In a recent article by Scott Burns titled “Best place for ‘safe money’ may be in CD-like annuities“, a reader had emailed the following question.
“My wife and I are in our late 50s, so we certainly do not want to be 100 percent in stock funds. Our 401(k)s do not allow us to purchase individual bonds that we can hold to maturity, and the money market option pays next to nothing. What is a person to do?”
Part of Burns’ response to the reader was as follows.
“Other than a stable value fund, you likely have no options in your 401(k) plans. Sadly, there are no “good old days” options anywhere. All we can do is look for the best safe offer available. Right now that appears to be in CD-like annuity contracts. The highest yield among these can produce a good deal more than the highest-yielding certificates of deposit.
The “Mr. Annuity” web page, for instance, currently lists a three-year CD-like annuity guaranteed to yield 2.25 percent and a five-year contract guaranteed to yield 3.05 percent. Both contracts require a minimum investment of $10,000. The highest yield CDs on Bankrate.com at the same time was 1.2 percent for three years and 1.31 for five years.”
While I wholeheartedly agree with Mr. Burns, I’d like to expound on his response to include fixed index annuities.
A fixed index annuity (FIA) is a hybrid annuity product. It takes the best of what other types of annuities have to offer, combining the attractive features of each while working to eliminate the not-so-great features.
Fixed index annuities, just like old school fixed annuities, earn a baseline fixed interest rate over a fixed term while also providing a principal guarantee. The interest will vary from company to company, but the rate will be much better than the 3.05 percent of short-term CD-like annuities.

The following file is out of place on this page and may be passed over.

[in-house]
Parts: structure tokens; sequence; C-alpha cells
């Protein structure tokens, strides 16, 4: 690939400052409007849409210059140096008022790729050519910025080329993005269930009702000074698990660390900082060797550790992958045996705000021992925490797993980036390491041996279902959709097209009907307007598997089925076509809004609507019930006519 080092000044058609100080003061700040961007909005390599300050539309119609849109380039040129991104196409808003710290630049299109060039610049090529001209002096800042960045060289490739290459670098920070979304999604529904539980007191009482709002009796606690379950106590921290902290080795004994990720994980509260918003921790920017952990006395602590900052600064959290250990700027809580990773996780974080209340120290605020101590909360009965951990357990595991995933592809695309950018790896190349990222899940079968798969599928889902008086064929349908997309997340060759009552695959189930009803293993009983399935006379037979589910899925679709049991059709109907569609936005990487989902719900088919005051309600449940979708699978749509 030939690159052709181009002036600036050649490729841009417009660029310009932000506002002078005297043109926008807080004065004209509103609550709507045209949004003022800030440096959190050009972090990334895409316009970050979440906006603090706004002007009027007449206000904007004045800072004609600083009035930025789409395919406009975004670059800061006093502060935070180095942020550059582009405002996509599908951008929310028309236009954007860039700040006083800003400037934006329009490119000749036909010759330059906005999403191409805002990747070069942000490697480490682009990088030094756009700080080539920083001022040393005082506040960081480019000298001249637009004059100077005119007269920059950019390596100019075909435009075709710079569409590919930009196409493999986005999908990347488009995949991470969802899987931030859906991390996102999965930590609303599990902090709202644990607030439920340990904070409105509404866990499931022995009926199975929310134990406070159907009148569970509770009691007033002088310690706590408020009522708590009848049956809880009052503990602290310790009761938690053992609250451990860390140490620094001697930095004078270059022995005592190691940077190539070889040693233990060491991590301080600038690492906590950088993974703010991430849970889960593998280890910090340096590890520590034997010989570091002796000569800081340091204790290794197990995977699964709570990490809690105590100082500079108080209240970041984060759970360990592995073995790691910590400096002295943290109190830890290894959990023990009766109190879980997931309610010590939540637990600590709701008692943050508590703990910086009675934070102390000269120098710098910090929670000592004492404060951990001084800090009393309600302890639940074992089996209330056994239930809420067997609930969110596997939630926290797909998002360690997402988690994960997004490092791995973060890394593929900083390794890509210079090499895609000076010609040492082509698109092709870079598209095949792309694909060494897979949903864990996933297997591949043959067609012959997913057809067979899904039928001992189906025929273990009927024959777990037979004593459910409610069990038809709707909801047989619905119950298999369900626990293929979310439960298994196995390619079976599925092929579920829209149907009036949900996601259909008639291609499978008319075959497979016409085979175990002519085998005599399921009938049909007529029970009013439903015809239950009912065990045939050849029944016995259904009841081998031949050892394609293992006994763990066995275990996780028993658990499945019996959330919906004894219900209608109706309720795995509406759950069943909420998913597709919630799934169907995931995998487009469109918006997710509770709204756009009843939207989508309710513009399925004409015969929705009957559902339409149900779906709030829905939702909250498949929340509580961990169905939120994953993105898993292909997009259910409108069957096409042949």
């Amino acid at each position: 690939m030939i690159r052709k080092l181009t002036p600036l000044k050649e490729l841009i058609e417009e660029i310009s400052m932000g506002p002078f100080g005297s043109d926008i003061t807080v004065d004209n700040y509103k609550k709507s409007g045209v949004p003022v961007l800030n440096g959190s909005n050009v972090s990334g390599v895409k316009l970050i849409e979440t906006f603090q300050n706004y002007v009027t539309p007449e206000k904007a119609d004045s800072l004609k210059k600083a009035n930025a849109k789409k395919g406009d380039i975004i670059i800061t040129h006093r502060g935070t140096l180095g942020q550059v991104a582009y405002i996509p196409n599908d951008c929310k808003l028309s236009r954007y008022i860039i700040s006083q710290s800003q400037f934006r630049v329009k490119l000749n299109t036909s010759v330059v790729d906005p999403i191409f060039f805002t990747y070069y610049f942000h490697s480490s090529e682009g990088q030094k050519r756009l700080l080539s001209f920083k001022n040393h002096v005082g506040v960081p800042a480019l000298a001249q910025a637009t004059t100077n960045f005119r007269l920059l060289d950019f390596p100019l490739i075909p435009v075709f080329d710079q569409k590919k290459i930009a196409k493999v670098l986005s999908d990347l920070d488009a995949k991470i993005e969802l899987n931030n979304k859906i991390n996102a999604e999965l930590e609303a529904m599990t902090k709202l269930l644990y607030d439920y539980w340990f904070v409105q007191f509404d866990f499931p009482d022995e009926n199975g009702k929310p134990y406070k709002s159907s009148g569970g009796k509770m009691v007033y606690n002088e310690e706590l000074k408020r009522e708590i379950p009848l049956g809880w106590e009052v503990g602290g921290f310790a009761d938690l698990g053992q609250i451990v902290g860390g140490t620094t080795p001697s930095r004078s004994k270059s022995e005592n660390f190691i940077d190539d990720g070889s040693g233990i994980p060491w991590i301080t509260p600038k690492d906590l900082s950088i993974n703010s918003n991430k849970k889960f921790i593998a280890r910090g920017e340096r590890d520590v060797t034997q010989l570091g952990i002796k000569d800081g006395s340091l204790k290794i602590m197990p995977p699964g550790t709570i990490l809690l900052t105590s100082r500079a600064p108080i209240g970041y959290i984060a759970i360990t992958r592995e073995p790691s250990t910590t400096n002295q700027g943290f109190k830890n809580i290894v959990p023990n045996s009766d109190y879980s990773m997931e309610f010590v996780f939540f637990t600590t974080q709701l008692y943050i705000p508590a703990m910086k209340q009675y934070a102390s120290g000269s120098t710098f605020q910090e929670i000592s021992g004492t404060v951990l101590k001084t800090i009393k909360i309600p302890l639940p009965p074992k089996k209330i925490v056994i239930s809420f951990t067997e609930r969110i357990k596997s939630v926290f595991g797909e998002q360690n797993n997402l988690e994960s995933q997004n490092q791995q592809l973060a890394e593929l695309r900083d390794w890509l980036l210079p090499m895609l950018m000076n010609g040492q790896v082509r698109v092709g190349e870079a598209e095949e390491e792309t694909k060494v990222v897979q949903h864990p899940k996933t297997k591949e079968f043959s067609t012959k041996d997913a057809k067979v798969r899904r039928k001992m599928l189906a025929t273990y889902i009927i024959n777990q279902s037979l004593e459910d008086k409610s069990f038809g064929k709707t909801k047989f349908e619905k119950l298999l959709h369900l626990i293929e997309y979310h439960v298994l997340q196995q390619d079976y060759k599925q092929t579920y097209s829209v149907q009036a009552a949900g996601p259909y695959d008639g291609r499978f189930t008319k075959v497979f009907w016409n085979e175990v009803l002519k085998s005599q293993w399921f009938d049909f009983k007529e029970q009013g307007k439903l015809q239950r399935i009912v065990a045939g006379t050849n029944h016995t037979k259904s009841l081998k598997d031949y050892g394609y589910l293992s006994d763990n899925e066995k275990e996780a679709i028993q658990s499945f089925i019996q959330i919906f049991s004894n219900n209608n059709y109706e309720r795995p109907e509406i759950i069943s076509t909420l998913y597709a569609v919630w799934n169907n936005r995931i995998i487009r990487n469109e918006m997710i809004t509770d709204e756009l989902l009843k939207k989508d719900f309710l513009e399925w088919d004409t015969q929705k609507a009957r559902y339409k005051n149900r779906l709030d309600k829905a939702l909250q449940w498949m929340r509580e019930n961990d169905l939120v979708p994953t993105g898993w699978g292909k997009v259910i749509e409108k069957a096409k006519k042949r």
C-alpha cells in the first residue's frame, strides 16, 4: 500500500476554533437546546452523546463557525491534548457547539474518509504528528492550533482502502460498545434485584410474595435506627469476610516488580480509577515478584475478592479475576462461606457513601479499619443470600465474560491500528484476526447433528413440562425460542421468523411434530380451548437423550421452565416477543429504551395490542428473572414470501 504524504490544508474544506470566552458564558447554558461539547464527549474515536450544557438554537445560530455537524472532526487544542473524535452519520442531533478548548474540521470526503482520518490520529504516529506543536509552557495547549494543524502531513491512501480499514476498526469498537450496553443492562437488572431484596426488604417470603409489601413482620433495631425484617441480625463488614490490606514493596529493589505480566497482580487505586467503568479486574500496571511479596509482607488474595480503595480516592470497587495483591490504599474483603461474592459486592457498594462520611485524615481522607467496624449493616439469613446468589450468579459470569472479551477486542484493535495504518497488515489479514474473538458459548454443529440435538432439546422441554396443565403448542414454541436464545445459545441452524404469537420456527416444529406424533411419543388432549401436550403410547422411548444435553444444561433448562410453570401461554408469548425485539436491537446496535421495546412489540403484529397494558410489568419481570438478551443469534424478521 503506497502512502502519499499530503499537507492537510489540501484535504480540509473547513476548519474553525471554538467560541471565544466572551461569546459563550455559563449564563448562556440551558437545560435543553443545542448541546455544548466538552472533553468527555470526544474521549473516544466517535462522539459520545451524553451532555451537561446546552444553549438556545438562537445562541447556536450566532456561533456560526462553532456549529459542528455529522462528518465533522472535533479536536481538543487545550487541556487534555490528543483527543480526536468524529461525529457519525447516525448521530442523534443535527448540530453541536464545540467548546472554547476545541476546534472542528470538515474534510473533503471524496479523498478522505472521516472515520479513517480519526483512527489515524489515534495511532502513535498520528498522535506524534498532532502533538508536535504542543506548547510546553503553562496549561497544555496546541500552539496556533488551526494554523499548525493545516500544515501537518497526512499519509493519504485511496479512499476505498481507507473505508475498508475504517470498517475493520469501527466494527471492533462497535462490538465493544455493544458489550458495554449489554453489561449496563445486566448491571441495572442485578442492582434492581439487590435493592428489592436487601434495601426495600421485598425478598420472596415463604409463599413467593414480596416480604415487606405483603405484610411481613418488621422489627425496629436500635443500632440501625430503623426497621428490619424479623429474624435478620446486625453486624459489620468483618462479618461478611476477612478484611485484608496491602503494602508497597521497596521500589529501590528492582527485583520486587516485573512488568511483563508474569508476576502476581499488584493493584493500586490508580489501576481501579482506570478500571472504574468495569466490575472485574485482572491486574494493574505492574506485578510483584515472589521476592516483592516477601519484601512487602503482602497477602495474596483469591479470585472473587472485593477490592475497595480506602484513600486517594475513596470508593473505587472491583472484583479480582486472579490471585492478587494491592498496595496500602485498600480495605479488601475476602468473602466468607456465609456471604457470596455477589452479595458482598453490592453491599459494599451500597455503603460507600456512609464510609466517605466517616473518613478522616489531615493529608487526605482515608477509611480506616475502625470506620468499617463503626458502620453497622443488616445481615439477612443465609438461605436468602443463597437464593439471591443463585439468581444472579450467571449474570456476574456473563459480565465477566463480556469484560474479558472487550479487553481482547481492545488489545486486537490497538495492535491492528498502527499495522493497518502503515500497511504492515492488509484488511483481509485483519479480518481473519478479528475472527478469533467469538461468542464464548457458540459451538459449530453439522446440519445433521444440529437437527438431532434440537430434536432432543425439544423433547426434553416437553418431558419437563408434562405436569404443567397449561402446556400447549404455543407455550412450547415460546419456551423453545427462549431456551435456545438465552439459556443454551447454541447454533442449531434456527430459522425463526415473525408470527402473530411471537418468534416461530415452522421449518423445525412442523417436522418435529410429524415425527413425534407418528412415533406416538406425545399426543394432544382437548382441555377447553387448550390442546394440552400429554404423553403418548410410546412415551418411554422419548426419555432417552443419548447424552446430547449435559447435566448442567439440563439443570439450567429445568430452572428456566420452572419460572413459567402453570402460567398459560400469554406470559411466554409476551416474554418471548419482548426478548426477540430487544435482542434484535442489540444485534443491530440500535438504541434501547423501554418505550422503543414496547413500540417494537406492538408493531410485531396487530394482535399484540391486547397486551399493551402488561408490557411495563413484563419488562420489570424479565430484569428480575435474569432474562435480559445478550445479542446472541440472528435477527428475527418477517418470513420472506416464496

In addition, just like variable annuities, fixed index annuities provide the opportunity to participate in stock market gains. However, unlike a variable annuity, your principal is 100% protected against stock market losses. And, fixed index annuities have eliminated the fees involved with variable annuities, making them a much less expensive option for a retirement income solution.
Unlike 401Ks and IRAs, you can make unlimited contributions to your annuity and the growth is tax-deferred. After a certain time period (as soon as 12 months) you can begin withdrawing an income stream based on the accumulation value of your contract. The accumulation value is equal to how much total premium you have paid plus 100% of interest earned minus any withdrawals, surrender charges, unpaid loans you have taken against your principal, and charges for optional riders you may have selected.
If you’d like to learn more about fixed index annuities and how they work, please sign up for our free and instantly viewable video series “Securing Your Retirement Future“. In this series, we explain the pros and cons of the 4 types of annuities, how fixed index annuities make money in good markets and bad, and much more.
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